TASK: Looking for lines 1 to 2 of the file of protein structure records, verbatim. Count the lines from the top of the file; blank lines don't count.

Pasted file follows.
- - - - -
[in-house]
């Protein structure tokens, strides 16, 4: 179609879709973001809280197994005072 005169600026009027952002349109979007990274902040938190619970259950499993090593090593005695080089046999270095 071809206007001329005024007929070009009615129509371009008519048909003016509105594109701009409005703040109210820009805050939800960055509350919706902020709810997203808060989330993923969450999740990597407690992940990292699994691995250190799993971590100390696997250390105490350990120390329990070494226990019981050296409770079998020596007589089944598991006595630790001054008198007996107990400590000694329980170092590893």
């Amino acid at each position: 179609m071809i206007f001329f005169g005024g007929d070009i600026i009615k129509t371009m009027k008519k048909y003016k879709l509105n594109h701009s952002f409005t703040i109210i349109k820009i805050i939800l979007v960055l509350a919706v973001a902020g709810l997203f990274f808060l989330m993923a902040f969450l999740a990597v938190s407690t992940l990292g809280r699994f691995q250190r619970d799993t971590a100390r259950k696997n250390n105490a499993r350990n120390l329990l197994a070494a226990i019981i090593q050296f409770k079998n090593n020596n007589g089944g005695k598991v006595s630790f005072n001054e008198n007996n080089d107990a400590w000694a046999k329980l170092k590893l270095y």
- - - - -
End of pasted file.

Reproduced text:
[in-house]
């Protein structure tokens, strides 16, 4: 179609879709973001809280197994005072 005169600026009027952002349109979007990274902040938190619970259950499993090593090593005695080089046999270095 071809206007001329005024007929070009009615129509371009008519048909003016509105594109701009409005703040109210820009805050939800960055509350919706902020709810997203808060989330993923969450999740990597407690992940990292699994691995250190799993971590100390696997250390105490350990120390329990070494226990019981050296409770079998020596007589089944598991006595630790001054008198007996107990400590000694329980170092590893």